No one will argue that Peter Parker has alot of grief in his life. Balancing his normal life with his responsibility-driven career as Spider-Man is a tenuous act at best, an act that almost always comes at the cost of the people in his life: his uncle Ben, his friend Gwen's father, Harry Osborn. And, of course, the concern of his Aunt May.
Take his latest adventure, for instance. Geldoff, a latverian teenager, uses his power to blow things up to win favor and acclaim from his classmates, which prompts the closing of several nearby schools, including Peter's native Midtown High. Before the closings, Spidey webs off to deal with Geldoff, an enigmatic but troubled teen who's seeking acceptance by blowing up cars. Spider-Man goes off to try and talk Geldoff down, which results in a standoff.
After the timely intervention of the X-Men (who are no strangers to adversity themselves), Spidey discovers that Geldoff himself is a victim. It turns out that the troubled young Latverian was experimented on in utero via his placenta, making him neither completely human nor mutant. Xavier takes Geldoff in, using him to fight illegal genetic tampering on a worldwide scale. A good cause, but Peter leaves, feeling conflicted, since Geldoff IS being used.
Long story short (too late), Aunt May has been worried sick, not having seen Peter since school closed. Mary Jane's flimsy lies don't hold up, the Bugle is clueless, and even a panicked invasion of Peter's basement laboratory yields no results for May. Needless, to say, when Peter finally DOES get home, an angry Aunt May is waiting.
May sits on the psychiatrist's couch, across from her shrink, who finally breaks the silence by asking about Peter. May recalls the previous day's confrontation.
When Peter arrived home, it seems, May had a self-described "nuclear meltdown." Furiously demanding where Peter has been, May tries to grab Peter's bookbag out of his hand. Peter struggles to hold on the bag that holds his secret, but when something falls out, May's face is awash with shock.
It's not a costume, but a book. "The Merry Adventures of Robin Hood" was evidently a book Peter's mom used to read to him. Peter explains that he skipped Geometry (a class that he's miles ahead in) to read the book, reconnect with his past. Peter says that if he had known school was cancelled, he would have run right home. The conversation leaves both in tears.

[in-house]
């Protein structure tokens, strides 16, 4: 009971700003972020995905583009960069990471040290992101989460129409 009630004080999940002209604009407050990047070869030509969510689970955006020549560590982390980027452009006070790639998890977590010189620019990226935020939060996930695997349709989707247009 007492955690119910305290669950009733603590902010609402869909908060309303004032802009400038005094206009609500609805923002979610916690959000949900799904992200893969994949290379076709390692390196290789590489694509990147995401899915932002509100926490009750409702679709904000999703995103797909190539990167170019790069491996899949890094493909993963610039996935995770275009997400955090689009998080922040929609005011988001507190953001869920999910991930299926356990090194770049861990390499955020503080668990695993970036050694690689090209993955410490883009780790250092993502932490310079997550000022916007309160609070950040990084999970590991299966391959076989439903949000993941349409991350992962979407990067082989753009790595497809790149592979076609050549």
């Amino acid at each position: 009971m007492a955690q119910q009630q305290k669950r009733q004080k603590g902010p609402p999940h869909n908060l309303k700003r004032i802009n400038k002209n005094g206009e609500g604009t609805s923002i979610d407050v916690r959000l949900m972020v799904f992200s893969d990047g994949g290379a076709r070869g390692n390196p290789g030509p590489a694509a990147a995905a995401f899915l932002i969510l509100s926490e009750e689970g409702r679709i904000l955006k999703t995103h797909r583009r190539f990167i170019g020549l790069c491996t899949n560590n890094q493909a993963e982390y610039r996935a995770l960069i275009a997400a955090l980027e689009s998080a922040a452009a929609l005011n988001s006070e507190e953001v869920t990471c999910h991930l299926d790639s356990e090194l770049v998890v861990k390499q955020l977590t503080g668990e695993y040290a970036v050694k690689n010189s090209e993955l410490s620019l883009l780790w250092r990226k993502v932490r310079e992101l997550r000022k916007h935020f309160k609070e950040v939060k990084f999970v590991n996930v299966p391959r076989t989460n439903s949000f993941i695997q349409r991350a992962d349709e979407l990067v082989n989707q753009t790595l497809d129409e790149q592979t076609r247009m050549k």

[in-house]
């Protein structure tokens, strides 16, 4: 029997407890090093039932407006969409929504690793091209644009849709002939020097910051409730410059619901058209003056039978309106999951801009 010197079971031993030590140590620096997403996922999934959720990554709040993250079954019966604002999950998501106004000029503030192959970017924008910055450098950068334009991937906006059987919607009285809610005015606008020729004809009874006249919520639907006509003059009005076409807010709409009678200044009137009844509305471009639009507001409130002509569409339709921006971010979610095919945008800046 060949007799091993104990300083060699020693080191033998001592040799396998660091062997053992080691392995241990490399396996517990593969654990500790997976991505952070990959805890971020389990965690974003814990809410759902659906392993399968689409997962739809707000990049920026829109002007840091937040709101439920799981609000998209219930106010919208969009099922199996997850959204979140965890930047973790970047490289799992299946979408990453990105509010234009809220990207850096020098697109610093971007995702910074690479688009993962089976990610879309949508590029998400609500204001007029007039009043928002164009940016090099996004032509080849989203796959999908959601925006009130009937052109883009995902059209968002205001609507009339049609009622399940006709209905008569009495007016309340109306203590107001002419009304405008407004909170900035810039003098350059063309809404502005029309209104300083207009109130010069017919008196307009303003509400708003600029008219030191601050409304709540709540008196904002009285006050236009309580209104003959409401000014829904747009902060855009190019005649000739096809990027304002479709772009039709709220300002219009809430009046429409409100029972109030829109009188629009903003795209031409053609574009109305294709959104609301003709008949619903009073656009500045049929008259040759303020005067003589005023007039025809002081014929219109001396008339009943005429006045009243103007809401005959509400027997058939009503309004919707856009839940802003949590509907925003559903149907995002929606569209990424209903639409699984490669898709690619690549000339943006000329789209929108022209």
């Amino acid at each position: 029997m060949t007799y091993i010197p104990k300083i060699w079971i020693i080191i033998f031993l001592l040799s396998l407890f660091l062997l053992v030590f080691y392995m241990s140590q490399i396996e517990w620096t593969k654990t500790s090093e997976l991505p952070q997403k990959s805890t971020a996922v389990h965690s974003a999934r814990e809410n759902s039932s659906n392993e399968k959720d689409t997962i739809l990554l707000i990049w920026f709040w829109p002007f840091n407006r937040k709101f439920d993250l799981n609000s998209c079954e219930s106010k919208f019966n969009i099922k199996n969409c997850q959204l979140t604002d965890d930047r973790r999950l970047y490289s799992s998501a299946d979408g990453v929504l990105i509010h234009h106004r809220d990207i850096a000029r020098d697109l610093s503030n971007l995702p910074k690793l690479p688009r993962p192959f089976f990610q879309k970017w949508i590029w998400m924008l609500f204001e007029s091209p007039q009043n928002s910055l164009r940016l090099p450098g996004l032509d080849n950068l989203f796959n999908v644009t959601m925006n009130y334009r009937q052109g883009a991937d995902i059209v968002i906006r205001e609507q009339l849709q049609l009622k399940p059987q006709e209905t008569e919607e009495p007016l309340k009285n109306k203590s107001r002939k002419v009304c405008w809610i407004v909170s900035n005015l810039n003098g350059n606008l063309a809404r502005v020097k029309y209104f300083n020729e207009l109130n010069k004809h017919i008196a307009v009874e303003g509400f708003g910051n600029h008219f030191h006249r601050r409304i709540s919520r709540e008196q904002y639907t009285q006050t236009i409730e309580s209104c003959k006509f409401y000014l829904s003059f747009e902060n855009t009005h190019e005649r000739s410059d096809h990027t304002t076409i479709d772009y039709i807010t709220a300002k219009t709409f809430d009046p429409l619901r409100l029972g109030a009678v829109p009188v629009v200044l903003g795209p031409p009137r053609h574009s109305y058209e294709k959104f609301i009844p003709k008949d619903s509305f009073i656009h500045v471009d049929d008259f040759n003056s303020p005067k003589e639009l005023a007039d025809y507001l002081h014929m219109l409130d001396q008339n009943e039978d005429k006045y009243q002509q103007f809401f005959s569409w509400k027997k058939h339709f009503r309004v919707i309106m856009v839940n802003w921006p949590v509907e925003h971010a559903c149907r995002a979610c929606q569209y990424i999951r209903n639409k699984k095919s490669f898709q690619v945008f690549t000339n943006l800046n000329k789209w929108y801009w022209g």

Back at the psychiatrist's office, May confides that Spider-Man worries her. Aside from a chance encounter with the webslinger a few weeks back (the tazer-wielding losers from Issue #22), her neighbors and friends always see Spider-Man, even suspecting it's someone from Forest Hills. Where we've seen Spider-Man saving the day, a civilian may see a madman in tights bringing chaos to an already-unstable situation. Spider-Man is a concern, May claims, especially now that Peter is at the age where he wants to be on his own. This behavior is not unlike that of Peter's father, who would leave conversations when a scientific thought came to him. Of all the things in the world that could bring harm to her nephew, May is worried about a guy in a costume.
The psychiatrist shifts gears by asking May if she feels guilty for seeking help. May answers in the affirmative. After all, when her sister died, she didn't seek help. When her husband Ben died, she didn't seek help. It took the death of Captain George Stacy, a man she hardly knew but probably felt romantic feelings for, for her to consult a psychiatrist.
May then claims that she is, in fact, USING Gwen to make herself feel better about herself, about her loss, about what has become of her once-happy life. These lingering feelings were unlocked by a videotape of an old picnic (seen in Issue #33), where her sister, her husband, Richard, Mary, and the Brocks are all still alive. May believes that every person she loves ends up dying. And so, she tries to push Peter away.
May then confesses that, ever since Peter was little, she would check up on him in the middle of the night. Recently, Peter wouldn't even be in bed. May believes it's because he's seeing Mary Jane, his girlfriend. May tolerates this specifically since she did much worse in her childhood hippie days. But also because she has an inkling of how difficult Peter's life must be, between all he has lost and all he goes through at school. But in the end, May allows Peter his girlfriend, his job, his secrets, his space because she's keeping him at arm's length so that he doesn't end up like everyone else May has ever loved.